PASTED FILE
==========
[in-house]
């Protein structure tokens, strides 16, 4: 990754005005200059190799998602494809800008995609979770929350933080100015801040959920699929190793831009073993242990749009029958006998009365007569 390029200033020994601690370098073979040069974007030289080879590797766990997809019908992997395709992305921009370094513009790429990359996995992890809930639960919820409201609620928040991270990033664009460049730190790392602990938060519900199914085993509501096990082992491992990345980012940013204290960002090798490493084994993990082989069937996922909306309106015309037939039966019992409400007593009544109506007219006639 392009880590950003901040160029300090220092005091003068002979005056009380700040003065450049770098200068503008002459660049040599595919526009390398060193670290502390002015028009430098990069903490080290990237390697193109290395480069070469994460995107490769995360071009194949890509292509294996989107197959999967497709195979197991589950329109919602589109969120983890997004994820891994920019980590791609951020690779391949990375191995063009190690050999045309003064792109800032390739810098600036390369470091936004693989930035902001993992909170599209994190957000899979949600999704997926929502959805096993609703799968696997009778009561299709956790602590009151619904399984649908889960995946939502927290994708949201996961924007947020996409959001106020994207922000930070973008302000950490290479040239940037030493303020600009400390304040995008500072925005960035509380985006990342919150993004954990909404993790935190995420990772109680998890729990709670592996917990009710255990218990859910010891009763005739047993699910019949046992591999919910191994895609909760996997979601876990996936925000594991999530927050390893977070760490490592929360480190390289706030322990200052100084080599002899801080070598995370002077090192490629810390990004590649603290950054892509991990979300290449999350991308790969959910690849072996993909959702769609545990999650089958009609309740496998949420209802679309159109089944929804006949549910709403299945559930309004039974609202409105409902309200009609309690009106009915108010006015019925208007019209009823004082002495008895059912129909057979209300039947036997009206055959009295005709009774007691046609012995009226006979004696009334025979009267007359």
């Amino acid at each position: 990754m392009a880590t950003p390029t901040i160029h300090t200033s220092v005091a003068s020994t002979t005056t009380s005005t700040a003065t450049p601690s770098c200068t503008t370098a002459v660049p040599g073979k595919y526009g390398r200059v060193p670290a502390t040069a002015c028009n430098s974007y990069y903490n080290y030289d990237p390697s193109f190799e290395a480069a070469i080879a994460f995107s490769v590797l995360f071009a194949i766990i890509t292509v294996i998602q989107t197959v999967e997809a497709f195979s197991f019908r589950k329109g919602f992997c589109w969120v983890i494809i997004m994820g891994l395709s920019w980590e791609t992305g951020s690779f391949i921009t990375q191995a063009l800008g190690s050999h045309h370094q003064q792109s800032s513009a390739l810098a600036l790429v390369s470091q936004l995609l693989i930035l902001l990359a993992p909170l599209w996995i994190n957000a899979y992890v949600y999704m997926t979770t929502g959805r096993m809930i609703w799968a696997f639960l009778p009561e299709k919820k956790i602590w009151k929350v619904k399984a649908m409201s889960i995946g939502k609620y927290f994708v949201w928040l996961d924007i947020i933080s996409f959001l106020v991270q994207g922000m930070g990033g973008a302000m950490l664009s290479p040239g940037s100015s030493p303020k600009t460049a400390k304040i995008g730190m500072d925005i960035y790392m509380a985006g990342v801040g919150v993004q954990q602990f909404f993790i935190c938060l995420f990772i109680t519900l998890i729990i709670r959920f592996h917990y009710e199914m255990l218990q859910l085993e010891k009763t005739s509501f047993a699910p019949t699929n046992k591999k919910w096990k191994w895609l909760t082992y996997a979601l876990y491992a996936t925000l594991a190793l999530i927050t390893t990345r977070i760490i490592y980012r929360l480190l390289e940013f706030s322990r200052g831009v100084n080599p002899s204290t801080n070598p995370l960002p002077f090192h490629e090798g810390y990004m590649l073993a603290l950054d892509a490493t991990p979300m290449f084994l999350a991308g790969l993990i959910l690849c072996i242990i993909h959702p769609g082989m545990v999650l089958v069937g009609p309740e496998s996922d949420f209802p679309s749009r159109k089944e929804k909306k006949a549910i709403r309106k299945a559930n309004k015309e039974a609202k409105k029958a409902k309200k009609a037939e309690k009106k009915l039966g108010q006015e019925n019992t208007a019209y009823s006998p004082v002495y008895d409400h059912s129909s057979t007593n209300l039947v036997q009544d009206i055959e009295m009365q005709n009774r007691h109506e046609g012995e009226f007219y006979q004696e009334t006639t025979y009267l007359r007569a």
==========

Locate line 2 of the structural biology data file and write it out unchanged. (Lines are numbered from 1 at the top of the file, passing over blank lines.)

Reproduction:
């Protein structure tokens, strides 16, 4: 990754005005200059190799998602494809800008995609979770929350933080100015801040959920699929190793831009073993242990749009029958006998009365007569 390029200033020994601690370098073979040069974007030289080879590797766990997809019908992997395709992305921009370094513009790429990359996995992890809930639960919820409201609620928040991270990033664009460049730190790392602990938060519900199914085993509501096990082992491992990345980012940013204290960002090798490493084994993990082989069937996922909306309106015309037939039966019992409400007593009544109506007219006639 392009880590950003901040160029300090220092005091003068002979005056009380700040003065450049770098200068503008002459660049040599595919526009390398060193670290502390002015028009430098990069903490080290990237390697193109290395480069070469994460995107490769995360071009194949890509292509294996989107197959999967497709195979197991589950329109919602589109969120983890997004994820891994920019980590791609951020690779391949990375191995063009190690050999045309003064792109800032390739810098600036390369470091936004693989930035902001993992909170599209994190957000899979949600999704997926929502959805096993609703799968696997009778009561299709956790602590009151619904399984649908889960995946939502927290994708949201996961924007947020996409959001106020994207922000930070973008302000950490290479040239940037030493303020600009400390304040995008500072925005960035509380985006990342919150993004954990909404993790935190995420990772109680998890729990709670592996917990009710255990218990859910010891009763005739047993699910019949046992591999919910191994895609909760996997979601876990996936925000594991999530927050390893977070760490490592929360480190390289706030322990200052100084080599002899801080070598995370002077090192490629810390990004590649603290950054892509991990979300290449999350991308790969959910690849072996993909959702769609545990999650089958009609309740496998949420209802679309159109089944929804006949549910709403299945559930309004039974609202409105409902309200009609309690009106009915108010006015019925208007019209009823004082002495008895059912129909057979209300039947036997009206055959009295005709009774007691046609012995009226006979004696009334025979009267007359």